COMMENTARY | “Osama may be more dangerous to the West dead than he was alive,” warns a construction worker in Abbottabad, Pakistan, where Osama bin Laden was killed Sunday by American special forces. How likely will the construction worker’s statement prove prophetic?
In the short-term, it appears highly likely that various radical groups around the world will try to mount attacks against Western targets to either avenge his death or prove continuing operational capability. The U.S. State Department issued a worldwide travel alert Monday strongly encouraging citizens in areas likely to be affected by anti-American violence to exercise extreme caution when moving about.
However, bin Laden’s death, and especially how it came about, is almost certainly a strategic blow to al Qaeda. For whatever organized hierarchy of al Qaeda that remains, the fact that the group’s leader was tracked down through a courier will necessarily reduce its ability to not just act, but also communicate. Who is al Qaeda going to trust won’t be the exploitable weak link to get at the organization? That will necessarily reduce the group’s operational capacity for the foreseeable future.
More importantly, bin Laden’s death is a devastating symbolic blow to al Qaeda as a movement. In the years since 9/11, al Qaeda has evolved from a centralized operational organization into decentralized collection of aligned groups. Essentially, al Qaeda has become the guiding philosophy that joins together what otherwise would be unconnected radical entities. It is precisely because in the present day al Qaeda is more symbolic than directly operational that bin Laden’s death will prove so damaging to their cause.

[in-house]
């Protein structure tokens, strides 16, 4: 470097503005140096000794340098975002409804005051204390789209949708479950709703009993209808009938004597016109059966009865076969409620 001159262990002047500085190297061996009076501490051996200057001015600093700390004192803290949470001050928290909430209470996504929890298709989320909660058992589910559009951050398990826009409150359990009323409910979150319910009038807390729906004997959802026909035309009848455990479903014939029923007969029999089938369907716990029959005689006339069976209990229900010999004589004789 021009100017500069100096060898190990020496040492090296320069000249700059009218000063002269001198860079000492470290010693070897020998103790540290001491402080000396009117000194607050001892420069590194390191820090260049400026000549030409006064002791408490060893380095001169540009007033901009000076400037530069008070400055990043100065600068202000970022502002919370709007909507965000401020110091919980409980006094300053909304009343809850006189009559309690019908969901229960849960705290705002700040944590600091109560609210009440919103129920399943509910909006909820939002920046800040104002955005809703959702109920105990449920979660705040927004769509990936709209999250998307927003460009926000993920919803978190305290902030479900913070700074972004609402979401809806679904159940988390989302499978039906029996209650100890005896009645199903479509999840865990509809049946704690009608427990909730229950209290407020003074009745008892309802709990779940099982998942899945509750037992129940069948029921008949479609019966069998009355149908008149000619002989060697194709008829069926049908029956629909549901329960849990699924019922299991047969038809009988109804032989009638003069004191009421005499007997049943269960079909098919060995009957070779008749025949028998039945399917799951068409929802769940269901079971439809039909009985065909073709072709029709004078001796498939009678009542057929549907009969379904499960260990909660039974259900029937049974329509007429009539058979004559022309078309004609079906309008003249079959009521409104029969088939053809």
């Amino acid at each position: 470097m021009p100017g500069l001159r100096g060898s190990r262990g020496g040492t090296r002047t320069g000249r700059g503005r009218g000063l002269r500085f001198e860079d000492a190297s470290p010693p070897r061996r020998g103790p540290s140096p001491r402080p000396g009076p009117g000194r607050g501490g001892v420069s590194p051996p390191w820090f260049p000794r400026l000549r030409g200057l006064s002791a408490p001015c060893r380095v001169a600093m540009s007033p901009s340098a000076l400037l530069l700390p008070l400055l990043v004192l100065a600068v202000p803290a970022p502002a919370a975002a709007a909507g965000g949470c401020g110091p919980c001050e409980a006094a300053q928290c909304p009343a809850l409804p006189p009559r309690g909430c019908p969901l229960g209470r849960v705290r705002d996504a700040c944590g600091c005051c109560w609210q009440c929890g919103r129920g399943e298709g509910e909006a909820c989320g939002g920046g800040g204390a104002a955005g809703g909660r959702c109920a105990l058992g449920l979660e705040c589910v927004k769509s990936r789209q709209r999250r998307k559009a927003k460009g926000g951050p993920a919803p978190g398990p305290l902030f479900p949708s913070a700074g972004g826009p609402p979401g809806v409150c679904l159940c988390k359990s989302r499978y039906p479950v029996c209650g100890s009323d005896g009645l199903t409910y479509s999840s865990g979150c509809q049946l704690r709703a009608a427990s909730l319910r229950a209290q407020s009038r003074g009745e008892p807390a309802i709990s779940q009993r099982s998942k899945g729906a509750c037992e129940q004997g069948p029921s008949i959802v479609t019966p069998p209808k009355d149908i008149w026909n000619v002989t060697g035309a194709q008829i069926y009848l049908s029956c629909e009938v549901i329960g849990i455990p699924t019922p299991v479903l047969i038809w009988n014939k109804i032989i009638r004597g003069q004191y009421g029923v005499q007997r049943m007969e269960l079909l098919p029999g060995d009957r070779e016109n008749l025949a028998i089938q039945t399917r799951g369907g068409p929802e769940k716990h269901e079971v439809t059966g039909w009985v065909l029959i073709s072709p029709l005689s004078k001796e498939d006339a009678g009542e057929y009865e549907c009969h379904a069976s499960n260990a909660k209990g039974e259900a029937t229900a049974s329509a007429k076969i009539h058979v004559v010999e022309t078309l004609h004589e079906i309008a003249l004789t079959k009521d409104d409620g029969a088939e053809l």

Osama bin Laden was radical Islam’s best symbol for fighting the West and getting away with it. As long as he stayed alive, he was “proof” that you could take on the West and “win.” All he had to do was from time to time prove that he was alive by sending out taped messages commenting on the topics of the day, and he continued to “win.” That he was tracked down and eliminated deep inside Pakistan by the United States in a unilateral action almost 10 years after 9/11 sends a clear and unequivocal message that there is no safe harbor anywhere and anytime for those who seek to kill Americans.
Al Qaeda was already struggling to stay relevant in the battle for “hearts and minds” in a Muslim world increasingly being swept up by democracy-inspired “Arab Spring” of Tunisia, Egypt and other places. Losing their most charismatic public figure can only do more harm than good to al Qaeda’s cause.
That said, no one should assume that al Qaeda as a movement has also been killed off by bin Laden’s death. The groups it represents still remain extremely dangerous all around the world. As Council of Foreign Relations President Richard N. Haass notes, “It is a milestone, not a turning point, in what remains an ongoing struggle without a foreseeable end.”